It’s already shaping up to be the biggest smartphone battle of the year – at least until Apple gets around to releasing its next phone. The Samsung Galaxy S4 and HTC One both come with a number of unique advantages and feature beautiful, vibrant screens.
But which phone is the real winner? Today, we’ll answer that question and explain the pros and cons of each handset.
Exterior design and build quality
It’s amazing that, year after year, smartphone manufacturers somehow manage to make their handsets smaller and smaller without sacrificing battery life or power. It blows my mind.
This year, both HTC and Samsung managed to make their phone’s exteriors thinner, lighter, and more durable than ever before. The HTC One features a screen that is .3 inches smaller the GS4 (4.7 inches versus 5 inches), but in terms of size, the two are virtually identical.
But after picking up the HTC One and the Samsung Galaxy S4 in both hands, the difference becomes obvious. The GS4 feels very similar to a GS3 – the plastic is flexible, which helps reduce screen cracking, but it also makes the phone feel somewhat cheap.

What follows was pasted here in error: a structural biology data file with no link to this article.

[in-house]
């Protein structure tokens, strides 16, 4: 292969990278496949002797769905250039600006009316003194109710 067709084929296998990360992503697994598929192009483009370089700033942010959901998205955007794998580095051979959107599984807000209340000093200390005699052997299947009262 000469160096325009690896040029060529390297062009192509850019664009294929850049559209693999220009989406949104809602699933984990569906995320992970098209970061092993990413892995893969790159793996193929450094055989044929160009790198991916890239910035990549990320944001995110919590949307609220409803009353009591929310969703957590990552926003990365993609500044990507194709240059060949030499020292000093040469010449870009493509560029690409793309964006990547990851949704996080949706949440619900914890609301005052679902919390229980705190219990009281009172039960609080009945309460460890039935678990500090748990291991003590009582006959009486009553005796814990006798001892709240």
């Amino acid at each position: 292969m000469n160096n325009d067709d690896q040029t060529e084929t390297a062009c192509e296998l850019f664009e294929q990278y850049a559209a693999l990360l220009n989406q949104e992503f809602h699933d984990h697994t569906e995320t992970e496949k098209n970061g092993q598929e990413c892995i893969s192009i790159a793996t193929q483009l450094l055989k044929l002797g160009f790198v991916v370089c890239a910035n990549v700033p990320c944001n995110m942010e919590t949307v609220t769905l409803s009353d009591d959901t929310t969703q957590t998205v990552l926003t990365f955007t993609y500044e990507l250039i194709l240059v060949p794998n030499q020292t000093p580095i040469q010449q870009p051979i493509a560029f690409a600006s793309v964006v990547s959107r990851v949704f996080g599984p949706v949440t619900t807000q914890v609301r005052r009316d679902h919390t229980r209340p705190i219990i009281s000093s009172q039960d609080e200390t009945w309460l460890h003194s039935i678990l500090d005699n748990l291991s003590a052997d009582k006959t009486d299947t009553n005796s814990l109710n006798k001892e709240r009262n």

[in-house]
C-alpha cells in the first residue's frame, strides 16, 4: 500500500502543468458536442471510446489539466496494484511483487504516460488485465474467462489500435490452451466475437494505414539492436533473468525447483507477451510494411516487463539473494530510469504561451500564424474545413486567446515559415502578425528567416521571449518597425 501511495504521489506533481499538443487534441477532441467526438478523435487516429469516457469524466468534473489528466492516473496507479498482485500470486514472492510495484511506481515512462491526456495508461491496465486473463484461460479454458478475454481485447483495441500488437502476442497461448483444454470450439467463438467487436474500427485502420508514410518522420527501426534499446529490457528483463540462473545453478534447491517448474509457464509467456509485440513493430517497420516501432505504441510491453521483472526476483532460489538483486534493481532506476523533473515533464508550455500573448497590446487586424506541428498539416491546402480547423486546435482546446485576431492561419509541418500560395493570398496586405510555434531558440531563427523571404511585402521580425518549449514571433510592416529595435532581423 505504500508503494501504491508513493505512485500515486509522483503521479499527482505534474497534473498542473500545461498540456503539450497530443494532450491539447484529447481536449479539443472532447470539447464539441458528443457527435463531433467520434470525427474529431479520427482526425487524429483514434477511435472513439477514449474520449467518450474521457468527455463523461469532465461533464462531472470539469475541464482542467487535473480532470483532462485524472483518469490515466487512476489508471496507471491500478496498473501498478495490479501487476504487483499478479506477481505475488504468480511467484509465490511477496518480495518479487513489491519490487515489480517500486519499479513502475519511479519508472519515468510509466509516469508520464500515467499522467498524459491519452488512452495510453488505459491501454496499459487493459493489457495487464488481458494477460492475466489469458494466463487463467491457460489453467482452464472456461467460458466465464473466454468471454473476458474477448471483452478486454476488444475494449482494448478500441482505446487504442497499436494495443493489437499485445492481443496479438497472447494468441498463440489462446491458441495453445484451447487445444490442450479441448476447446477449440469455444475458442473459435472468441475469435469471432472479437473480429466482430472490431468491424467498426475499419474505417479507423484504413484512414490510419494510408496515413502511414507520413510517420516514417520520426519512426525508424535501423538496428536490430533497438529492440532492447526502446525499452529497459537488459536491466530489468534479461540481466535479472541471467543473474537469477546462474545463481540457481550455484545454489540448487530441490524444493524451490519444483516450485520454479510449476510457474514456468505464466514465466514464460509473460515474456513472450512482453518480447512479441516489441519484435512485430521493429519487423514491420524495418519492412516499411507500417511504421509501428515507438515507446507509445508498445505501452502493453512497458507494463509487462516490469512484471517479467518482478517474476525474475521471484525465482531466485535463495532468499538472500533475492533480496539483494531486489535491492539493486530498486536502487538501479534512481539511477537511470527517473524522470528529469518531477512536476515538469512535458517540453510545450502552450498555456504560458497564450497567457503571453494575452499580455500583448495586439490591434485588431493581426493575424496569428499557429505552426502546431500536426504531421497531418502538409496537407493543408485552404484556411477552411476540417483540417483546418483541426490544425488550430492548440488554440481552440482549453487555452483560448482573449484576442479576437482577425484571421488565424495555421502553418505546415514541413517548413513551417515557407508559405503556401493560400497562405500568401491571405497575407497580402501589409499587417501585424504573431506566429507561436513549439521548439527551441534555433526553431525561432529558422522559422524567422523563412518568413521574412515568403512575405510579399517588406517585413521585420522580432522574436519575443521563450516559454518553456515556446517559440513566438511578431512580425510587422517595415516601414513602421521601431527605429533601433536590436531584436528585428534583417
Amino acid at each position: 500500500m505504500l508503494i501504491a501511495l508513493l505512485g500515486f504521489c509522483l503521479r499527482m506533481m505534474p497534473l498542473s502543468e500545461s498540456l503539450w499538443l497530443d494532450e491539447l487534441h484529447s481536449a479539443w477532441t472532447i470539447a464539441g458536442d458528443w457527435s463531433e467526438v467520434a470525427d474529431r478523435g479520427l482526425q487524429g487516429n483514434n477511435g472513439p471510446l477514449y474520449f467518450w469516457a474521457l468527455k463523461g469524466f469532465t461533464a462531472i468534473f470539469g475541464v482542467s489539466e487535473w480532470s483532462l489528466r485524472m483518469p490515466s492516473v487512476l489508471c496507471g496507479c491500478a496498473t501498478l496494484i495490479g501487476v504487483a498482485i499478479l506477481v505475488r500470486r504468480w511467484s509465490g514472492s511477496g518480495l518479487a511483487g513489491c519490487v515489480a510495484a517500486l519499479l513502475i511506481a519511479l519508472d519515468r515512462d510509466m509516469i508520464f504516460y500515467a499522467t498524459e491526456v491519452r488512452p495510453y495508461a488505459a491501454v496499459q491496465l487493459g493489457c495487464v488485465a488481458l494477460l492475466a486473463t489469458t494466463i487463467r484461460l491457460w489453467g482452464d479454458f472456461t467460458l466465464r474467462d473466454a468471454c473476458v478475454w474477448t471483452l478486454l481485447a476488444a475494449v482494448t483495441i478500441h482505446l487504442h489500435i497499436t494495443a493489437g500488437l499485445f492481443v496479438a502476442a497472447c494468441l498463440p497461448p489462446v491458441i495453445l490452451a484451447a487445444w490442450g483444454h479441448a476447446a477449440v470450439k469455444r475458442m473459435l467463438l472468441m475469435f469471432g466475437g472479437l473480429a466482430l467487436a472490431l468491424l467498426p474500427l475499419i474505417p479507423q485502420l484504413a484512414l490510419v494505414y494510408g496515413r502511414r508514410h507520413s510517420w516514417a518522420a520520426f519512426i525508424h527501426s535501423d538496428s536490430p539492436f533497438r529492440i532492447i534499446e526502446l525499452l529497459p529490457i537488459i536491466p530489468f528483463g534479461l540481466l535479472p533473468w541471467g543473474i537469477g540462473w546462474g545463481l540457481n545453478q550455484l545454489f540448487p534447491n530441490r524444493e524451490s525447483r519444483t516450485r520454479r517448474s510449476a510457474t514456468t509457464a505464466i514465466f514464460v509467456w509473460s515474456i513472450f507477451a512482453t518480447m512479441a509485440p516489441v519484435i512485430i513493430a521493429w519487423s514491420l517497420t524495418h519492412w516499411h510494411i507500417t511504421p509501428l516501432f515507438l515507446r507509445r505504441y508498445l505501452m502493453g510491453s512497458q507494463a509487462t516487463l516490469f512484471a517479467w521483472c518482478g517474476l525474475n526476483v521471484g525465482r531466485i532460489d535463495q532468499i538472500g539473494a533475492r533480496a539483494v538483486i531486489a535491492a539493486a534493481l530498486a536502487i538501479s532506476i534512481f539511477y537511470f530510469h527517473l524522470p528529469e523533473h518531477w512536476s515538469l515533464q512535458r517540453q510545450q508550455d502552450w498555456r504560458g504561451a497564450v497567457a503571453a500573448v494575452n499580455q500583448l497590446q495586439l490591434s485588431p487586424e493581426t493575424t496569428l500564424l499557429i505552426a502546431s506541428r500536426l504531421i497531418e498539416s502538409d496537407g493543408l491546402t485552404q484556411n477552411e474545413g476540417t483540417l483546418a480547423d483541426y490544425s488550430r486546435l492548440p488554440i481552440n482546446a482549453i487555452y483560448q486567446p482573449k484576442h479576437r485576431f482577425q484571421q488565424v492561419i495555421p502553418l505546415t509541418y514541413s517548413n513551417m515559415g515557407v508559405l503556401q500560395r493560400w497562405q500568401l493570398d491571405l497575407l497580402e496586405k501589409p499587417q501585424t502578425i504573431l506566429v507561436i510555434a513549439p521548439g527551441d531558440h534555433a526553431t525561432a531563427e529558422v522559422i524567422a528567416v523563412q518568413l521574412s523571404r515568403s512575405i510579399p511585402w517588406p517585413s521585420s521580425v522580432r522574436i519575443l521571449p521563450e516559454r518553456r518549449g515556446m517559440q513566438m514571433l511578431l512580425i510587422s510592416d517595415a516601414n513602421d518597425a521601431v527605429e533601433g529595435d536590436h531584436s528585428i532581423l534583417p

The HTC One, on the other hand, feels more like a Lumia 920 –thick, solid, and tight, to borrow an internet reference.
Winner: HTC One
Screen resolution and display quality
After looking at the exterior of each phone, the next thing you’ll notice is the phenomenal display. Both the HTC One and Samsung Galaxy S4 have the same resolution: 1920x1080p. That’s more resolution than my laptop, and it’s pretty ridiculous that smartphones have now caught up to the average HDTV in terms of screen resolution.
While resolution is identical, there are some small differences in terms of quality. Since the GS4 features a Super AMOLED display, some colors don’t look true-to-life (it’s designed that way). Instead, they appear more vivid and vibrant.
The HTC One, meanwhile, uses LCD3 technology, which is more focused on recreating colors that are true to life. At higher brightness levels, colors can look washed out.